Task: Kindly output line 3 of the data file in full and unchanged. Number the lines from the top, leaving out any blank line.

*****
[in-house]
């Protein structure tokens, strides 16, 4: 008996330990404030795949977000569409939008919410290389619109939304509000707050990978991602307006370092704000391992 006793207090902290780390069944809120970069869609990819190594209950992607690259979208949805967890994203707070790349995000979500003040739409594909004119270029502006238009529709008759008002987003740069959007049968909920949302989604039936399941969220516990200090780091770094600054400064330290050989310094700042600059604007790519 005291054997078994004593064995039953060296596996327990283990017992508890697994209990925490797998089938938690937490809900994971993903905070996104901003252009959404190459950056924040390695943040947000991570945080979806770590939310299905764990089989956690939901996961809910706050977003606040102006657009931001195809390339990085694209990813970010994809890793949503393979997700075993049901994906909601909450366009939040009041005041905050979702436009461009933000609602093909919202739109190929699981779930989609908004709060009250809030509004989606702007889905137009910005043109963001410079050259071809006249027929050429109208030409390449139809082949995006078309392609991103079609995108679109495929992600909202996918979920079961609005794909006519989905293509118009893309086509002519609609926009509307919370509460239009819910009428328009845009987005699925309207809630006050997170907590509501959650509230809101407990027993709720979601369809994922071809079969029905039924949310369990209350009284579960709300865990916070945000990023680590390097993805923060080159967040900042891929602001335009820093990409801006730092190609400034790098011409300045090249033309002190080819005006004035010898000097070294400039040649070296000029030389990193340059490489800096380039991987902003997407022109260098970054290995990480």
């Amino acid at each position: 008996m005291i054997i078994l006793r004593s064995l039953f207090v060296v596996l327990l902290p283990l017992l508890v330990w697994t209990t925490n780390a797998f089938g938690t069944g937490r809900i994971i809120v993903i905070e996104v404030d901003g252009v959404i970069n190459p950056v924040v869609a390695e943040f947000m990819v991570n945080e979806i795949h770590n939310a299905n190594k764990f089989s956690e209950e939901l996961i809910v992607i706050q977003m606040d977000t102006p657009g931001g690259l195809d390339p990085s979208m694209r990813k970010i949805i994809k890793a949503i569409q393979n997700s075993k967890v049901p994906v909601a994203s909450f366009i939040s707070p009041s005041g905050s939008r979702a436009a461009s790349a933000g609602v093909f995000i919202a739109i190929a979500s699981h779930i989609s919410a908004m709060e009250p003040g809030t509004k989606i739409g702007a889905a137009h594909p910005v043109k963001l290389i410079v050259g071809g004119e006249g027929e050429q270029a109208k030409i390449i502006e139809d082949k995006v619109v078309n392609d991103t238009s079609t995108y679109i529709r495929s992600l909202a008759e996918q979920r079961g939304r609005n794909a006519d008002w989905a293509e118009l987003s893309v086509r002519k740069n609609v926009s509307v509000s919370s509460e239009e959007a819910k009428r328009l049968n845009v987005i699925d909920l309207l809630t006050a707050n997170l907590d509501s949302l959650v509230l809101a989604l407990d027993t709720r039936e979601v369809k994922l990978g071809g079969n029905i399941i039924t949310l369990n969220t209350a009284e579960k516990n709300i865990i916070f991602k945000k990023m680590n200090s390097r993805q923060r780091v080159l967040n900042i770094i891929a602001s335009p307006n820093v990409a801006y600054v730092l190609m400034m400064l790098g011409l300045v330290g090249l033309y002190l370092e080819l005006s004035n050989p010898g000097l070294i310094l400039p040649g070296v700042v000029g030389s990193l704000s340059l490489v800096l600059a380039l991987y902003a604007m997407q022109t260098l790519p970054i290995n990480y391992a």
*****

């Amino acid at each position: 008996m005291i054997i078994l006793r004593s064995l039953f207090v060296v596996l327990l902290p283990l017992l508890v330990w697994t209990t925490n780390a797998f089938g938690t069944g937490r809900i994971i809120v993903i905070e996104v404030d901003g252009v959404i970069n190459p950056v924040v869609a390695e943040f947000m990819v991570n945080e979806i795949h770590n939310a299905n190594k764990f089989s956690e209950e939901l996961i809910v992607i706050q977003m606040d977000t102006p657009g931001g690259l195809d390339p990085s979208m694209r990813k970010i949805i994809k890793a949503i569409q393979n997700s075993k967890v049901p994906v909601a994203s909450f366009i939040s707070p009041s005041g905050s939008r979702a436009a461009s790349a933000g609602v093909f995000i919202a739109i190929a979500s699981h779930i989609s919410a908004m709060e009250p003040g809030t509004k989606i739409g702007a889905a137009h594909p910005v043109k963001l290389i410079v050259g071809g004119e006249g027929e050429q270029a109208k030409i390449i502006e139809d082949k995006v619109v078309n392609d991103t238009s079609t995108y679109i529709r495929s992600l909202a008759e996918q979920r079961g939304r609005n794909a006519d008002w989905a293509e118009l987003s893309v086509r002519k740069n609609v926009s509307v509000s919370s509460e239009e959007a819910k009428r328009l049968n845009v987005i699925d909920l309207l809630t006050a707050n997170l907590d509501s949302l959650v509230l809101a989604l407990d027993t709720r039936e979601v369809k994922l990978g071809g079969n029905i399941i039924t949310l369990n969220t209350a009284e579960k516990n709300i865990i916070f991602k945000k990023m680590n200090s390097r993805q923060r780091v080159l967040n900042i770094i891929a602001s335009p307006n820093v990409a801006y600054v730092l190609m400034m400064l790098g011409l300045v330290g090249l033309y002190l370092e080819l005006s004035n050989p010898g000097l070294i310094l400039p040649g070296v700042v000029g030389s990193l704000s340059l490489v800096l600059a380039l991987y902003a604007m997407q022109t260098l790519p970054i290995n990480y391992a």